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01.04.2015 | Gastrointestinal Oncology | Ausgabe 4/2015

Annals of Surgical Oncology 4/2015

Is It Time to Abandon the 5-cm Margin Rule During Resection of Distal Gastric Adenocarcinoma? A Multi-Institution Study of the U.S. Gastric Cancer Collaborative

Zeitschrift:
Annals of Surgical Oncology > Ausgabe 4/2015
Autoren:
MD, MS Malcolm H. Squires III, MD David A. Kooby, MD George A. Poultsides, MD, MPH, PhD Timothy M. Pawlik, MD Sharon M. Weber, MD Carl R. Schmidt, MD Konstantinos I. Votanopoulos, MD Ryan C. Fields, MD Aslam Ejaz, BS Alexandra W. Acher, MD David J. Worhunsky, MD Neil Saunders, MD Edward A. Levine, MD Linda X. Jin, MD Clifford S. Cho, MD Mark Bloomston, MD Emily R. Winslow, MD Maria C. Russell, MD Ken Cardona, MD Charles A. Staley, MD Shishir K. Maithel
Wichtige Hinweise
Presented at Society of Surgical Oncology Cancer Symposium 2014.

Abstract

Background

A proximal margin distance of 5 cm is advocated for resection of gastric adenocarcinoma (GAC). We assessed the prognostic value of proximal margin (PM) distance on survival outcomes after resection of distal GAC.

Methods

All patients who underwent resection of distal GAC (antrum/body) from 2000 to 2012 at seven institutions of the U.S. Gastric Cancer Collaborative were included. Patients with positive distal margins or macroscopic residual disease were excluded. The prognostic value of PM distance (assessed in 0.5-cm increments) on overall (OS) and recurrence-free survival (RFS) was assessed by Kaplan–Meier and multivariate regression analysis.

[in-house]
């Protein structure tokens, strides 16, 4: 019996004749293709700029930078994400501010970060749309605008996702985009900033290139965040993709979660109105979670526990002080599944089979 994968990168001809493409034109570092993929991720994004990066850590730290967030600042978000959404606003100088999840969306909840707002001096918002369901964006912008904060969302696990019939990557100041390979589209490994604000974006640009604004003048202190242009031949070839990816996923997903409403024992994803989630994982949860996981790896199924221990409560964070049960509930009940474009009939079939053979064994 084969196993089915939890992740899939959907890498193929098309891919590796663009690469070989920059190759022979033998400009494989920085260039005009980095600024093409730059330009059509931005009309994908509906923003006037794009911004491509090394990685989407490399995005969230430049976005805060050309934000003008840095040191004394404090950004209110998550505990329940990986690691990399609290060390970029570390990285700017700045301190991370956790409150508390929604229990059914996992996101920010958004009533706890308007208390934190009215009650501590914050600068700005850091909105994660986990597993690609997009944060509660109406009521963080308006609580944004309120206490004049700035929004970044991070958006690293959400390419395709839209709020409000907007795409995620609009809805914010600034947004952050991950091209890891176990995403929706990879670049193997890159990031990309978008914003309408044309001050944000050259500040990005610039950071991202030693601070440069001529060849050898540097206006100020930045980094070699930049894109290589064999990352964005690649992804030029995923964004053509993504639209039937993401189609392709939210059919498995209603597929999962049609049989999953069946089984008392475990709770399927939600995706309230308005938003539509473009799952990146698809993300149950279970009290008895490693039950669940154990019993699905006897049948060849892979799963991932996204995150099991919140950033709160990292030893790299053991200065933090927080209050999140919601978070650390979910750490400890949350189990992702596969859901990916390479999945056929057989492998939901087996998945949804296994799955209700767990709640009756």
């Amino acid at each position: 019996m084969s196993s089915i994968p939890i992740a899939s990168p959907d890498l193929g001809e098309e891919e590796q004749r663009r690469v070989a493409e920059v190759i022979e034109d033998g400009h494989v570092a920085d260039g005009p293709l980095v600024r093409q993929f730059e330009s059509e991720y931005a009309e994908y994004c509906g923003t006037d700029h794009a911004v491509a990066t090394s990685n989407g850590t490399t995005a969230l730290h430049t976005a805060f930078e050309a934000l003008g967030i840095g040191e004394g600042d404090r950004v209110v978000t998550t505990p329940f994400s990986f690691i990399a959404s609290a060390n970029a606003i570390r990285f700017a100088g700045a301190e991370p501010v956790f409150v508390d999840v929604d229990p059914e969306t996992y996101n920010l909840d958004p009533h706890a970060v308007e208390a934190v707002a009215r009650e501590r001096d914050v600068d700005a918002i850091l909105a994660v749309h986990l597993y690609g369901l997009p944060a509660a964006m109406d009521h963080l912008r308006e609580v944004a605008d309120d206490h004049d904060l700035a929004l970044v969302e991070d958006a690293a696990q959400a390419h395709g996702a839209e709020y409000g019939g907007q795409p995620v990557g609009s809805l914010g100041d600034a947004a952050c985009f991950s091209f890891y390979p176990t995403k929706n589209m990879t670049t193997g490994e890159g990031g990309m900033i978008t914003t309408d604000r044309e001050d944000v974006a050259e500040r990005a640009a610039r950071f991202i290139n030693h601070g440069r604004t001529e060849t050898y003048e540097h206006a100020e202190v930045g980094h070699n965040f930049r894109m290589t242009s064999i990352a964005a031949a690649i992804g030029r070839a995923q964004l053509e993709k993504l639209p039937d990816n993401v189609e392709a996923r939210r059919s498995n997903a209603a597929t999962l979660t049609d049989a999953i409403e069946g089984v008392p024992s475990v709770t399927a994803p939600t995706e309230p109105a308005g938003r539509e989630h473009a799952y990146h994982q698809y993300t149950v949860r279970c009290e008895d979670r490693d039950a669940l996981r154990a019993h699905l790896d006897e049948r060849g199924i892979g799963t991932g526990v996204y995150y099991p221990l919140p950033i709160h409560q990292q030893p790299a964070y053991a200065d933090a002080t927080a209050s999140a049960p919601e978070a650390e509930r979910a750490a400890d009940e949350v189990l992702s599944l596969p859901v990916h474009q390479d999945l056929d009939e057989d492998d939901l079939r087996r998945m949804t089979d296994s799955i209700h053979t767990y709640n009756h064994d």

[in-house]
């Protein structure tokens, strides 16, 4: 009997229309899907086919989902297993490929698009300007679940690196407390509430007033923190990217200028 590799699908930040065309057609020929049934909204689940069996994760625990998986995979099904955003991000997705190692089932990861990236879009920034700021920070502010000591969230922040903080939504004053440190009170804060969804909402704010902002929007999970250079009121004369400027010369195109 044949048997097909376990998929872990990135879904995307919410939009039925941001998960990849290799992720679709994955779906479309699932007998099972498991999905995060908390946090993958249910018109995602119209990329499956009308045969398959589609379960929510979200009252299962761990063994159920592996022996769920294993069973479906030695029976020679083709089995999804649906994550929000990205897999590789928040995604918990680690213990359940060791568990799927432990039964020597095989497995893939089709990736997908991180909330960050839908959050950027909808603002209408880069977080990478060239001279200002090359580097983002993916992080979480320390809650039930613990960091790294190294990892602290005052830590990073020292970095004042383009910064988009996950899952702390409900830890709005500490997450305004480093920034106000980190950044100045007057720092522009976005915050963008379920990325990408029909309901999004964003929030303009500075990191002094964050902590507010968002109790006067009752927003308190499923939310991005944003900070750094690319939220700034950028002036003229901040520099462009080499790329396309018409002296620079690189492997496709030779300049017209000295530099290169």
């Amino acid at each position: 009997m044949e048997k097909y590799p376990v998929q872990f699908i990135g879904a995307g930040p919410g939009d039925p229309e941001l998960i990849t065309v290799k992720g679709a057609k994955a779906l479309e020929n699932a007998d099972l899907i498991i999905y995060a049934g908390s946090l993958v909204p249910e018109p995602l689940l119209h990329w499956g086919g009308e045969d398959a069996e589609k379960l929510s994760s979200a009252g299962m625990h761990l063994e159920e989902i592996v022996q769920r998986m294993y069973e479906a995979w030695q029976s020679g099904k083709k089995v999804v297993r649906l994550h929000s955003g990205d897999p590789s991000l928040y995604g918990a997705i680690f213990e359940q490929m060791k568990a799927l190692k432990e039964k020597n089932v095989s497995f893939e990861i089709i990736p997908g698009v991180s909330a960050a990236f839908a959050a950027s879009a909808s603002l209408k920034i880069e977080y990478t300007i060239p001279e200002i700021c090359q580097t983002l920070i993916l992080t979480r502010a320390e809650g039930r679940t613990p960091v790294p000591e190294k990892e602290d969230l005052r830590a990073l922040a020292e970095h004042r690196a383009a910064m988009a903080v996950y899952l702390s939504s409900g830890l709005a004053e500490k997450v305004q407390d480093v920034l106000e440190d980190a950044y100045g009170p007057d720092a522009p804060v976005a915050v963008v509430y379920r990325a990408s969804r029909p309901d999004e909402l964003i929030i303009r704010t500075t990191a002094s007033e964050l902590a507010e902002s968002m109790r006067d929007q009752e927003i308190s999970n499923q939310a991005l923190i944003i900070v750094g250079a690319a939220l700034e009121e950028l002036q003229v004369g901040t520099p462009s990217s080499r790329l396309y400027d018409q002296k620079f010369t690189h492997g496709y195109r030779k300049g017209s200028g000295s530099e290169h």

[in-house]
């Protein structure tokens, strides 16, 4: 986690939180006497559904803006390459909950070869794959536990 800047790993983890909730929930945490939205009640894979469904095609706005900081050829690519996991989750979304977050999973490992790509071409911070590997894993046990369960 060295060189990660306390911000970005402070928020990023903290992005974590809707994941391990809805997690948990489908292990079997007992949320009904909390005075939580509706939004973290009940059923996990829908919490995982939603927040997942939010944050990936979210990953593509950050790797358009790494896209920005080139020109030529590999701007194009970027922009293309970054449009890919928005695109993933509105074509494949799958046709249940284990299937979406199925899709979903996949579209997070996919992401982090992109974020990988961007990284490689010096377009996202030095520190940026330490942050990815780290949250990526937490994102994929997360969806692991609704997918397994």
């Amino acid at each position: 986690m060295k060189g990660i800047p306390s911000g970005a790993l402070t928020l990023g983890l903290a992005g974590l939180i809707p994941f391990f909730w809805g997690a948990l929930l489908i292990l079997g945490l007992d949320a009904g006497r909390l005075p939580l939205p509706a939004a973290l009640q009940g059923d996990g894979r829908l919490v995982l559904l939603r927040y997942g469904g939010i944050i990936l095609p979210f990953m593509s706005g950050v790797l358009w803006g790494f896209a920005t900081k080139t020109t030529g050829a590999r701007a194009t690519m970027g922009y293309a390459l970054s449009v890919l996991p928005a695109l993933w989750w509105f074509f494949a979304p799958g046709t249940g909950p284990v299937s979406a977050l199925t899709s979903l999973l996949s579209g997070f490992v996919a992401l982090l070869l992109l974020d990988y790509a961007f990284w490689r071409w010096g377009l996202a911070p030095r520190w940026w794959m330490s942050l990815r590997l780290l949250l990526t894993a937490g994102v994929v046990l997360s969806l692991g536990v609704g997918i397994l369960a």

Results

A total of 465 patients underwent resection of distal GAC. Of these, 435 had R0 resections; 30 patients had a positive PM. 143 patients had stage I, and 322 had stage II–III tumors. Median follow-up was 44 months. Average PM distance was 4.8 cm. Median OS for patients with PM of 3.1–5.0 cm (n = 110) was superior to patients with PM ≤ 3.0 cm (n = 176) (48.1 vs. 29.3 months; p = 0.01), while a margin >5.0 cm (n = 179) offered equivalent survival to PM 3.1–5.0 cm (50.6 months, p = 0.72). The prognostic value of margin distance was stage specific. On multivariate analysis of stage I patients, PM 3.1–5.0 cm remained associated with improved OS [hazard ratio (HR), 0.16; 95 % confidence interval (95 % CI), 0.04–0.60; p = 0.01]. In stage II–III, neither PM 3.1–5.0 cm nor PM > 5.0 cm was significantly associated with OS; OS was dictated by T stage and nodal involvement.

Conclusions

The prognostic value of proximal margin distance after resection of distal gastric cancer appears stage specific. In stage I, a 3.1- to 5.0-cm proximal margin is associated with the same improved OS as a > 5.0-cm margin. In stage II–III disease, other adverse pathologic factors more strongly impact survival than proximal margin distance.

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